How To Eat Healthy While Camping (Plus 5 Delicious Recipes)

Don't rely on packaged foods full of sugar or salt to keep you going in the outdoors.

By: Emily Nielson
June 3, 2016

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Camping trips are wonderful times for our bodies and minds. We usually plan activity-packed days to get the most out of the trip and enjoy the satisfying feeling of being legitimately worn out. We take the chance to unplug and disconnect to give our multi-tasking minds a break and just focus on the birds chirping. When it comes to food, though, it can be difficult to think about how to be healthful in a camping environment. Many of us lean on packaged foods and snacks full of sugar or salt to keep us going outdoors.

Here are a few tips for allowing food to be a healthy, beneficial part of your camping experience.

Prep at home.

You can create delicious and healthy foods for your trip if you do most of the work at home first. Chop vegetables, measure out seasonings, and  parboil pasta and rice, so that all you need to think about when you get to camp is dumping ingredients into a pot to make a meal.

Making homemade snacks ahead of time will keep you from reaching for bags of chips when you realize you’re “hangry” on your hike. Dehydrated fruit leather, dips for crackers, and baked seasoned nuts are all healthy snacks that are perfect to stuff into your backpack for a day trip.

Photo: Emily Nielson

Keep things simple.

When meal planning for your trip, keep your recipes simple. Remember that you’ll be hiking and climbing all day, and won’t have the energy to build a complex recipe when you arrive back at camp for dinner. Limit the number of ingredients you need for your recipe so that you can execute the technique well and get the most flavor out of what you have.  Allow the smokiness from the campfire to be your main seasoning, and cook in cast iron so you don’t need a ton of oil.  A foil packet of campfire vegetables, a pot of beans, and some crusty grilled bread is all it takes to impress your co-campers and satisfy your hunger for the evening.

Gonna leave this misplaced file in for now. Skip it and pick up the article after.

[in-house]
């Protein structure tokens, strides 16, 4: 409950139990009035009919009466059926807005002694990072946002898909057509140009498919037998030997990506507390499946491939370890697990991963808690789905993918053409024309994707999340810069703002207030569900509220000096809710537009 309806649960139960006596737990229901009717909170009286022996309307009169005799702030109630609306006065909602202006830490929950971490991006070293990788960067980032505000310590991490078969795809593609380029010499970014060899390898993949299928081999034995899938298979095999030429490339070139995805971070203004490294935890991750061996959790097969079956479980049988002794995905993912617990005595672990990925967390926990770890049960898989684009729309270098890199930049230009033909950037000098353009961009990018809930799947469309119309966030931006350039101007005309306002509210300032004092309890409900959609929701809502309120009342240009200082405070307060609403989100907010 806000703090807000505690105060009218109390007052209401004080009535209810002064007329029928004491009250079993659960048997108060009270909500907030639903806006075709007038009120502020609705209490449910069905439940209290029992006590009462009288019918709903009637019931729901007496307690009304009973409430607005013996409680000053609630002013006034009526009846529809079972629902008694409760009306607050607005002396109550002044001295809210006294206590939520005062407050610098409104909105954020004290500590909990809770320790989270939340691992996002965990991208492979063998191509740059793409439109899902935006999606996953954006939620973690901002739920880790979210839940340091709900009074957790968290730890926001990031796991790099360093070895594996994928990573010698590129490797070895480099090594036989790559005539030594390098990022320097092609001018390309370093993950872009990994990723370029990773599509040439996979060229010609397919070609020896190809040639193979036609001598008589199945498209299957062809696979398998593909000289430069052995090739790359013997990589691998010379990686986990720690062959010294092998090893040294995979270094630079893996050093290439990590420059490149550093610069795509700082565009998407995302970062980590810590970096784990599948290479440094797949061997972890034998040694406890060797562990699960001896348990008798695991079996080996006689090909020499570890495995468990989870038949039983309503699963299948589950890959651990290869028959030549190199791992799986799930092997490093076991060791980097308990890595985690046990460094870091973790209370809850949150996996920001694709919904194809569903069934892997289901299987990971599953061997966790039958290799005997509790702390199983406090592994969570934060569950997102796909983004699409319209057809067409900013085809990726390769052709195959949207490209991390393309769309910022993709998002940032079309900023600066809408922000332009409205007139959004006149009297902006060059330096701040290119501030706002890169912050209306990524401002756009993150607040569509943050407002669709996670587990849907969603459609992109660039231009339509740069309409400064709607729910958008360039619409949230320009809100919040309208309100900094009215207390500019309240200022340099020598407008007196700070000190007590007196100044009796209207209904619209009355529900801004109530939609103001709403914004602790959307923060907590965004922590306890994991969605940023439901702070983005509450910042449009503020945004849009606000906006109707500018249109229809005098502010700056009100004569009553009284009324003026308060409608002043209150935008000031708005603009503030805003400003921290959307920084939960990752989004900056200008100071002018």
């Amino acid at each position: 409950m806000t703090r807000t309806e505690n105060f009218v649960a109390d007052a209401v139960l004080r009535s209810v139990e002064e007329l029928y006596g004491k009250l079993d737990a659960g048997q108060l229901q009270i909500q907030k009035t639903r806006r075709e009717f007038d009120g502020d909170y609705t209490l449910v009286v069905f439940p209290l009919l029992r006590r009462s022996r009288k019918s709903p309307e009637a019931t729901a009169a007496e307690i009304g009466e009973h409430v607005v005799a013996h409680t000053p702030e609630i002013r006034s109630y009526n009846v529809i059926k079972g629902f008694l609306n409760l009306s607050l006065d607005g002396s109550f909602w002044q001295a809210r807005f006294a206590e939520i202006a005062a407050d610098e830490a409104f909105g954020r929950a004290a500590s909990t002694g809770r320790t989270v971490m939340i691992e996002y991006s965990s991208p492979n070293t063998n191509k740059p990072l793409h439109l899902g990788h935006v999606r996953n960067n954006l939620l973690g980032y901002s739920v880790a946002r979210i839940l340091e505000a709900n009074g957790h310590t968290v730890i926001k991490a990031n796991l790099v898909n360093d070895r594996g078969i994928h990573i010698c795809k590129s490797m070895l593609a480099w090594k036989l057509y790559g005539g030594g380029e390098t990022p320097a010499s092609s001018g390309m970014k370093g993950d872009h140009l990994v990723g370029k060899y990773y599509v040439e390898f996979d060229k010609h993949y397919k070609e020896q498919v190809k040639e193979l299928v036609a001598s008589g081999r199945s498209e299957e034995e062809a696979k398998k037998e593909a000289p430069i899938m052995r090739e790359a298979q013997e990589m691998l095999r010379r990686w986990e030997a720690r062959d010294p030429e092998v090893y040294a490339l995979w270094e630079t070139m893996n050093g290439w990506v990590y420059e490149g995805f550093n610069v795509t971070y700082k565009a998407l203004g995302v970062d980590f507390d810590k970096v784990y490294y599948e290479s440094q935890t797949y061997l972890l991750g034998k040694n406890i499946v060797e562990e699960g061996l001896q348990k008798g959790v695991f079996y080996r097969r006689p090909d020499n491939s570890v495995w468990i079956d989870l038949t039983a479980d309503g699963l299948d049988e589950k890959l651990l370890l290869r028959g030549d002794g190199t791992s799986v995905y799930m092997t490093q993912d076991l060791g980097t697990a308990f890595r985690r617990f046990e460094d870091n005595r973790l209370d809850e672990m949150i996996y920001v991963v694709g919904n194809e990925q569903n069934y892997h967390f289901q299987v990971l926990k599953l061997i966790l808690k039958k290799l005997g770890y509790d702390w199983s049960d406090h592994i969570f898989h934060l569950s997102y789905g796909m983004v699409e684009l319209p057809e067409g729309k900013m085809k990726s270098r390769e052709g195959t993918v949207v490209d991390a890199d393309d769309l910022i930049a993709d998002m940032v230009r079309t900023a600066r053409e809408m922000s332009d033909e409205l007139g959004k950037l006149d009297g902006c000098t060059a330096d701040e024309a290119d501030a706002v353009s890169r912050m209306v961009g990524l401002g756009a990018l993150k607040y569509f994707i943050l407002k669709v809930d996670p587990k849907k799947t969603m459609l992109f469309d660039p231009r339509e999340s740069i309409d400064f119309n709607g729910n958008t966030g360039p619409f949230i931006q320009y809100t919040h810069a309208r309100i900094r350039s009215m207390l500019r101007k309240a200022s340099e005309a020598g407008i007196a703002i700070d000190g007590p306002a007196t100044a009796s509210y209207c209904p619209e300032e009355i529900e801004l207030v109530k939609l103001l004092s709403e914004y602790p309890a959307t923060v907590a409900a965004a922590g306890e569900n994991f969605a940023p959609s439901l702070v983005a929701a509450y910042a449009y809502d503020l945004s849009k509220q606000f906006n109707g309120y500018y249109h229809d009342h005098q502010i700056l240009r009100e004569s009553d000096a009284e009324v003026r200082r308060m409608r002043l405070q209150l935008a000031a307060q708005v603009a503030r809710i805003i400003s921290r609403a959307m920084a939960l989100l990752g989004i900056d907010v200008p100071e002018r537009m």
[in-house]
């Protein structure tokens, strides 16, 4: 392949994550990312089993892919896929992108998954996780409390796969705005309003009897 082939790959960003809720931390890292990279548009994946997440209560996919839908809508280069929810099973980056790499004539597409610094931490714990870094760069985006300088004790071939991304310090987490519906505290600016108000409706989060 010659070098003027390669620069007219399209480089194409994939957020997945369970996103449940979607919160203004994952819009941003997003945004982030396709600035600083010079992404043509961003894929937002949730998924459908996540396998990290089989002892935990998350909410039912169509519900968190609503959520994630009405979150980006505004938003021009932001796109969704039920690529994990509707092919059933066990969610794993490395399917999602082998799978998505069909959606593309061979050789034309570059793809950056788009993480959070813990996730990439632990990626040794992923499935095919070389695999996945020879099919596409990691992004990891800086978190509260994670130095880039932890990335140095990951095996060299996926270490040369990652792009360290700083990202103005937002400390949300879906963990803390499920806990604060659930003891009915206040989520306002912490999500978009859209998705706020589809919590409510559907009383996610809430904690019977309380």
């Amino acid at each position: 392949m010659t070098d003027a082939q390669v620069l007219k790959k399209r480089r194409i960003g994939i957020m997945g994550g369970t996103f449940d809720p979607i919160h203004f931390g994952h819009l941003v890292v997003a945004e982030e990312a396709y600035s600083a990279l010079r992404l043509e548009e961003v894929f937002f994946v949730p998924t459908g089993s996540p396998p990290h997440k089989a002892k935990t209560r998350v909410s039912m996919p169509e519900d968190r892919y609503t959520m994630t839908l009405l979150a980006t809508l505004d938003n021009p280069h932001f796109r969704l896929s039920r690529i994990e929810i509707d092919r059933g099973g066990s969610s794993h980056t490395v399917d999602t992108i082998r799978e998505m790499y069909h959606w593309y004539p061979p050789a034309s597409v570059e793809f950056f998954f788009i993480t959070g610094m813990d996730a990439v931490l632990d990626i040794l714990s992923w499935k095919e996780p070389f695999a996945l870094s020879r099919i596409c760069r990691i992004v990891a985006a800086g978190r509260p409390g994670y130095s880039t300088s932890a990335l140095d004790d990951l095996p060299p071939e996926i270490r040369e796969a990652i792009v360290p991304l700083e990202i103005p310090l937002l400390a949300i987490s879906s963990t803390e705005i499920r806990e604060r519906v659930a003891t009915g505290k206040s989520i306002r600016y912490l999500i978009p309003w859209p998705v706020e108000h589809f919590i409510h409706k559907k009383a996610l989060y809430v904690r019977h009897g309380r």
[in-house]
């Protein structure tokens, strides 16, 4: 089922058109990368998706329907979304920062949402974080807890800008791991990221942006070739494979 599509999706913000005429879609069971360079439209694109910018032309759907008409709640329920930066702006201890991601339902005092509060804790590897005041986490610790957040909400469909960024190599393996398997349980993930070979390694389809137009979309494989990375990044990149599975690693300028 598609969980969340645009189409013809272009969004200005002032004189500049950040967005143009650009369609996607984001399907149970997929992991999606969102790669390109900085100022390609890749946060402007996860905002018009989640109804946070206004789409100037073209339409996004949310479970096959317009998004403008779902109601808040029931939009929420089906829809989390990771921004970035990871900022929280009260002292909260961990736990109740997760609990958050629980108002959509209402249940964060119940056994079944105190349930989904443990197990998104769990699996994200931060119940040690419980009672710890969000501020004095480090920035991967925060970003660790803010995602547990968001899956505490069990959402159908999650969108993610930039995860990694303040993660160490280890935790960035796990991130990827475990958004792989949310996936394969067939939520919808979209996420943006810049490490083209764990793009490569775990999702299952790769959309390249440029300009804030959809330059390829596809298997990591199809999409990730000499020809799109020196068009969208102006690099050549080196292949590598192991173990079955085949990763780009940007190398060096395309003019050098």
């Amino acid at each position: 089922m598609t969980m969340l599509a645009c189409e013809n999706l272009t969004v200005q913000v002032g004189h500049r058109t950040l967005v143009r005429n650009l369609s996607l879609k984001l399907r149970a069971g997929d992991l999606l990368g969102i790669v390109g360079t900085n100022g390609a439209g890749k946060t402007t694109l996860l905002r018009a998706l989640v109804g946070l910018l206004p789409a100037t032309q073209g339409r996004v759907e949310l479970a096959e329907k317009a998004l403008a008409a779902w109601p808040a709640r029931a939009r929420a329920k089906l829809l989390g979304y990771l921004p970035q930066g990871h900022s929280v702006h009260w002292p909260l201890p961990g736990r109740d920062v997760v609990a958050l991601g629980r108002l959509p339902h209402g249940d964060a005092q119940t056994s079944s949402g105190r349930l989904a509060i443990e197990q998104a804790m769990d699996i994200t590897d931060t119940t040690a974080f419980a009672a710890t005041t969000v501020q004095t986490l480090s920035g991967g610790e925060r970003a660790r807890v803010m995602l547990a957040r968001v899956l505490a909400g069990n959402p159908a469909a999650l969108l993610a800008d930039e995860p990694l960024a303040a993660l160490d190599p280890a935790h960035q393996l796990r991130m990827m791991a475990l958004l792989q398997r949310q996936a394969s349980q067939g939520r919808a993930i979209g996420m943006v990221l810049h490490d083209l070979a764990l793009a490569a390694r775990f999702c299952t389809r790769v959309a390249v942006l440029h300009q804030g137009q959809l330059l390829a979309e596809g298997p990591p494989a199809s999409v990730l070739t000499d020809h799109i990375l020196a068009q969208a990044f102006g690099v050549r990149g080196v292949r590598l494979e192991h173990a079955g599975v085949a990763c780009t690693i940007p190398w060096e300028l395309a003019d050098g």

Vegetarian protein sources.

Many of us are moving towards a more plant-based diet these days. Vegetarian cooking actually lends itself quite well to the backcountry. It eliminates a lot of concern around perishability and proper cleaning/handling when refrigeration and soap are hard to come by. Some great vegetarian protein sources are beans, quinoa, and nuts. These items can easily replace the meat in any of your favorite recipes. Any of the three can be used in chili, pasta or sprinkled on salads. Replace rice with quinoa for a vegetable curry, and pureed cashews can even make a creamy pasta sauce without cream.

Photo: Emily Nielson

Don’t forget the good stuff.

Desserts and drinks are always the fun part of vacation food, so don’t leave these out. Again, prepping at home will help keep tabs on what’s going into these indulgences. For dessert, think fruit over s’mores. Cobblers are an iconic campfire treat that are perfect for keeping people happy around the campfire. For happy hour, make a mocktail mix that you’ll enjoy drinking while watching the sunset from your camp chair, and bring sparkling water instead of soda for hanging out during the day.

Favorite Recipes:

  1. Summer Fruit Salsa
  2. Blueberry Coconut Almond Bars
  3. Red Lentil Sweet Potato Dal
  4. Tomato Cream Sauce
  5. Dutch Oven Apple Cranberry Crisp

Photo: Emily Nielson

Photo: Emily Nielson

Please respect the places you find on The Outbound.

Always practice Leave No Trace ethics on your adventures. Be aware of local regulations and don't damage these amazing places for the sake of a photograph. Learn More

Please respect the places you find on The Outbound.

Always practice Leave No Trace ethics on your adventures. Be aware of local regulations and don't damage these amazing places for the sake of a photograph.